National Textbook Narratives and Historiography: Presenting a Same That is Never the Same

Nicole Gotling


National textbook narratives are written from particular national perspectives
and goals. Thus, “the same is never (or at least not always) the same” and what
we learn depends on the context of when and where we are learning it. When it
comes to major conflicts between nations or states, how one handles the telling of
the same conflict event can be especially poignant. Starting from the writing of
national events, this text looks back to another large-scale (inter-)national conflict,
the Prussian Wars (1864-1871), to discuss how the four different developing nationstates
of Germany (via Prussia), Denmark, Austria, and France elaborated unique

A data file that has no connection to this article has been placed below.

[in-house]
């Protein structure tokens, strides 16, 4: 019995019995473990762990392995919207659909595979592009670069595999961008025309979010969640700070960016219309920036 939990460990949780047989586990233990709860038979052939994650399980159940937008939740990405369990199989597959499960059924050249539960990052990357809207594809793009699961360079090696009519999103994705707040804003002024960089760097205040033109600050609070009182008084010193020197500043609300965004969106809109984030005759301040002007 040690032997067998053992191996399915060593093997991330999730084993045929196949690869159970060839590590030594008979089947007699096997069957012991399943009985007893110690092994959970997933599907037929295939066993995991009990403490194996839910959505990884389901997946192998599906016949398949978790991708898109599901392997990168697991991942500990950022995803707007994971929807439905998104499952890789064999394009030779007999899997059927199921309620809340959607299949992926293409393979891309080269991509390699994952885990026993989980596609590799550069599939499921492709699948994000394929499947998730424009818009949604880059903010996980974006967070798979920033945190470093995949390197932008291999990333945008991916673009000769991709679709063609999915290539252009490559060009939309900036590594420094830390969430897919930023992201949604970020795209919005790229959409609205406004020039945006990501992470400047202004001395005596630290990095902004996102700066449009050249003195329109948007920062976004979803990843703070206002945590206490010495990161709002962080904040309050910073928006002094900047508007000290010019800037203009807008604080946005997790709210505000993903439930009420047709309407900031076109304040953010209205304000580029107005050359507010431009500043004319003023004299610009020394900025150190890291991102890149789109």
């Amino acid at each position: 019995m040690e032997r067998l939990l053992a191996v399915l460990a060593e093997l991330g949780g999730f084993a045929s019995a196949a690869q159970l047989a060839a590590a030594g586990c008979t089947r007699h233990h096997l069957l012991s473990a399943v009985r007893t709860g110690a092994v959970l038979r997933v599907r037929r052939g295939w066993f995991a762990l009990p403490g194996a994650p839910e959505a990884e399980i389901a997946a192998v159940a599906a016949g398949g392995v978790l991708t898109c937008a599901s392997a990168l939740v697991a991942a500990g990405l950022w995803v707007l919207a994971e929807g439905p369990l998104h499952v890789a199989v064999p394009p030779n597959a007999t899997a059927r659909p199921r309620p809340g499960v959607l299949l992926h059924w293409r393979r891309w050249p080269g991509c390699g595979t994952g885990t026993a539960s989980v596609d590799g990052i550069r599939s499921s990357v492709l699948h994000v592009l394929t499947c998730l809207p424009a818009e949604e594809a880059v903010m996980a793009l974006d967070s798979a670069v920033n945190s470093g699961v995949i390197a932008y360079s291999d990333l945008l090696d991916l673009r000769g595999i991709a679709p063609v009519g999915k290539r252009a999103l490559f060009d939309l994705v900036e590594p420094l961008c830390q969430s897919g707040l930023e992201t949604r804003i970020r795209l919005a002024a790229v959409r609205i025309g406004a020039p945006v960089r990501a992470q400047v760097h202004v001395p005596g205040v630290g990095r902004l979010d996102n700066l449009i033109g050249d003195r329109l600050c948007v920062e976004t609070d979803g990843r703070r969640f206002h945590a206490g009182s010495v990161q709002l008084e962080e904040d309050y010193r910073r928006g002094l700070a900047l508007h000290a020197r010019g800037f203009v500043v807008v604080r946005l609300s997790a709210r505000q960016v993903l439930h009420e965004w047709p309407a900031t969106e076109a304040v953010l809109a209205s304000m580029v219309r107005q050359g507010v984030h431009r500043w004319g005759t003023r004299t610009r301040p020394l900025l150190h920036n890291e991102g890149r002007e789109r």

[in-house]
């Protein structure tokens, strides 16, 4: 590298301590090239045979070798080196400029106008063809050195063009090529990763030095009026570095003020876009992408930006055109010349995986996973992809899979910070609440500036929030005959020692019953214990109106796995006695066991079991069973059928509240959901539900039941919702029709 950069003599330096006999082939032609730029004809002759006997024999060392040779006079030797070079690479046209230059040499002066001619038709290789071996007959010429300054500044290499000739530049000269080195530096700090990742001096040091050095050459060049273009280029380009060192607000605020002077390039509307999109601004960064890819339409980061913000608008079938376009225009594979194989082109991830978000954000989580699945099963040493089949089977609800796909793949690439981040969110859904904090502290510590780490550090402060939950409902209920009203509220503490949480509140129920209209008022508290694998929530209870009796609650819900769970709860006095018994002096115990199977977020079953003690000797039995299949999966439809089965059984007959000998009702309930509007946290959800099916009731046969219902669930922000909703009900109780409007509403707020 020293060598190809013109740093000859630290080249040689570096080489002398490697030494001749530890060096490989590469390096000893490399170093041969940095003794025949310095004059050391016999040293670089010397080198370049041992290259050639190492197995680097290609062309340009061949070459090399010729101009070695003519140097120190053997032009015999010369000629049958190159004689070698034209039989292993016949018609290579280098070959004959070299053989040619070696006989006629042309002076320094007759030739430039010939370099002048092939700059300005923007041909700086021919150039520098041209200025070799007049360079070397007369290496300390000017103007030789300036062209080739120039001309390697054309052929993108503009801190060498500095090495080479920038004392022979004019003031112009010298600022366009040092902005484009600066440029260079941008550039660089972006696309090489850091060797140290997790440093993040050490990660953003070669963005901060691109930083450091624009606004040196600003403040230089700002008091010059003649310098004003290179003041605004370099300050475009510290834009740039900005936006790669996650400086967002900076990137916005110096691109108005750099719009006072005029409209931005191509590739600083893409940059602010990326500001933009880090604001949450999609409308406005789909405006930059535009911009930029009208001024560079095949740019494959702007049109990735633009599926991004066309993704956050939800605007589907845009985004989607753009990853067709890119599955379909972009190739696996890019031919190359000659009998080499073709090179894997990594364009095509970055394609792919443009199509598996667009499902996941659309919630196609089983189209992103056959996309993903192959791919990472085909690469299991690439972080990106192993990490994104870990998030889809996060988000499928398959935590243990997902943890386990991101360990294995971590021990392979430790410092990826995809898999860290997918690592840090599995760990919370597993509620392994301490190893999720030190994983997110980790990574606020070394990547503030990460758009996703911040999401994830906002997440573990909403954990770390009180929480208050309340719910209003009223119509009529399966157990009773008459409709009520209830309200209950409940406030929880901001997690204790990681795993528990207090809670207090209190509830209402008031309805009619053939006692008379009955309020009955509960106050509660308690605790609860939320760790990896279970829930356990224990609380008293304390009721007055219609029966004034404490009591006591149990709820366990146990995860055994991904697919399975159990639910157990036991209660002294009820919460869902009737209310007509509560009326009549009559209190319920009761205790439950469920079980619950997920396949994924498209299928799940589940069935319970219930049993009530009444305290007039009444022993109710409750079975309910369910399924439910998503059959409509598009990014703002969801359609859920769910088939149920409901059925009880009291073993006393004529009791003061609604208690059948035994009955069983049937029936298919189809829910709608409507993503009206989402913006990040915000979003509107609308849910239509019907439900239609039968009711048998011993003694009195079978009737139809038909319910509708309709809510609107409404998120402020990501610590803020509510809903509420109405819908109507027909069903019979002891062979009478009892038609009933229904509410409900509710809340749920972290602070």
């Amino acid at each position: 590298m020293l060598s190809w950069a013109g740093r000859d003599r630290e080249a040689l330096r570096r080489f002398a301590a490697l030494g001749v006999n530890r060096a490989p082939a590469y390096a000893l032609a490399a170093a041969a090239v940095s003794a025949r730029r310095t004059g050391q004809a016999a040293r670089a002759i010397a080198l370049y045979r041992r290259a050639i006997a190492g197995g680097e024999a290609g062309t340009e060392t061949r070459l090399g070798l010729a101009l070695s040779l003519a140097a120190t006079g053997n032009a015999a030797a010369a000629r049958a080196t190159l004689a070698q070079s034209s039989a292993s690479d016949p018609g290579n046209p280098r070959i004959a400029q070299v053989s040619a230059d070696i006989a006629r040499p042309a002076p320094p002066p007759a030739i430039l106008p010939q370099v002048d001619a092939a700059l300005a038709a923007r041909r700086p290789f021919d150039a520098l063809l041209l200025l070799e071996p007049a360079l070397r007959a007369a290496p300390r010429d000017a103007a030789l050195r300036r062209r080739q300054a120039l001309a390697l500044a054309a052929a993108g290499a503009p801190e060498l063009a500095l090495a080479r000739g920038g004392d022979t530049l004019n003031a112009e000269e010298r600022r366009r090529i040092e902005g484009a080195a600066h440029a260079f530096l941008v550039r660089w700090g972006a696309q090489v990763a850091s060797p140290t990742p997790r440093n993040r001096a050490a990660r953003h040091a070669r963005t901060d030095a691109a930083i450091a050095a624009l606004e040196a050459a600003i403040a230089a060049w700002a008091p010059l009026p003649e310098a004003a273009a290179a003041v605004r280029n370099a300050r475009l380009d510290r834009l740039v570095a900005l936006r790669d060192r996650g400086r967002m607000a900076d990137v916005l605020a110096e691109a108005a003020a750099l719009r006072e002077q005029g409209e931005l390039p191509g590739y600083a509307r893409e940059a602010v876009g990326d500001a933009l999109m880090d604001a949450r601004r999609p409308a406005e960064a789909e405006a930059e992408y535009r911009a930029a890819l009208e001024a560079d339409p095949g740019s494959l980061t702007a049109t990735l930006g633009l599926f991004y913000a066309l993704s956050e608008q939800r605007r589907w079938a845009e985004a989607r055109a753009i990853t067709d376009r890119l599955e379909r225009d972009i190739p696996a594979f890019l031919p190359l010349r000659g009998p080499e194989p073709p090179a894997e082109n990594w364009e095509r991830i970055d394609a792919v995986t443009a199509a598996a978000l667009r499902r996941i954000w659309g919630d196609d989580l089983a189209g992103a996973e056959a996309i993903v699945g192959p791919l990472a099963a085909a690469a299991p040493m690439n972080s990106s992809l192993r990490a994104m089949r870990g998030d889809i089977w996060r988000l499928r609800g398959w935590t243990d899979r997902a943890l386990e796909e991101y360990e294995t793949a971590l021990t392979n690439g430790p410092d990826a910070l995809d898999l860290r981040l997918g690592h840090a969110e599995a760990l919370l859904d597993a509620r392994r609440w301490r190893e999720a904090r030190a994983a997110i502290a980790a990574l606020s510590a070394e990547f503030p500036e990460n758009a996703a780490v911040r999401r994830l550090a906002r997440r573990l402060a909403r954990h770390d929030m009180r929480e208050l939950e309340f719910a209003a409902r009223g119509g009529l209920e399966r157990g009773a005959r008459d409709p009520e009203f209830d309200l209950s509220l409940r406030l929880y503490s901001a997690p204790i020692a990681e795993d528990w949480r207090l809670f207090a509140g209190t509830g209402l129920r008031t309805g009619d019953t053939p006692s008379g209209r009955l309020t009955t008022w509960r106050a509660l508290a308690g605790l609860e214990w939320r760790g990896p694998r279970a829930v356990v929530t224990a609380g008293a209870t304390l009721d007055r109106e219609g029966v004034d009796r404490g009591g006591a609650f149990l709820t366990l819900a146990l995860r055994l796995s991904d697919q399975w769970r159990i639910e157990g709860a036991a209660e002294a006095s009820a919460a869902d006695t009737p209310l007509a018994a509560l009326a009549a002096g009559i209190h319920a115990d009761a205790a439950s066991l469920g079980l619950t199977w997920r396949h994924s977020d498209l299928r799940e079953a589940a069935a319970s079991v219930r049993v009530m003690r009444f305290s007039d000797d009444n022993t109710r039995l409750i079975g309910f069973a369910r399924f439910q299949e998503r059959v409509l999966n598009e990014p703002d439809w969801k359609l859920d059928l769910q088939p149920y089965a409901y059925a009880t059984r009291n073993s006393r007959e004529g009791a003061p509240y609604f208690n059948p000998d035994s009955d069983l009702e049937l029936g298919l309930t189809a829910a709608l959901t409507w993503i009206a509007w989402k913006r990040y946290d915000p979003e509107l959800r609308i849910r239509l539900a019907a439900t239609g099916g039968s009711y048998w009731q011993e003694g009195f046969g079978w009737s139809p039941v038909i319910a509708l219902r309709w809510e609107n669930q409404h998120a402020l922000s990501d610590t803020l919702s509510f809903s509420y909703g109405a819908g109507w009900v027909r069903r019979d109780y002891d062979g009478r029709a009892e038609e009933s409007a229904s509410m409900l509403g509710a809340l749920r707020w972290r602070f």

historical narrative trajectories (from the 1860s to 1910s) for their own national
curricula and future citizens. From the findings, which discuss the ways these
developing nation-states represented their national ideals, identity, and goals in
their national Prussian War narratives in textbooks, we then come back to the
present with a better understanding of how to approach current international
events and nation-building processes.
Keywords: historiography; national identity; national narratives; nation-building;
Prussian Wars; textbooks.

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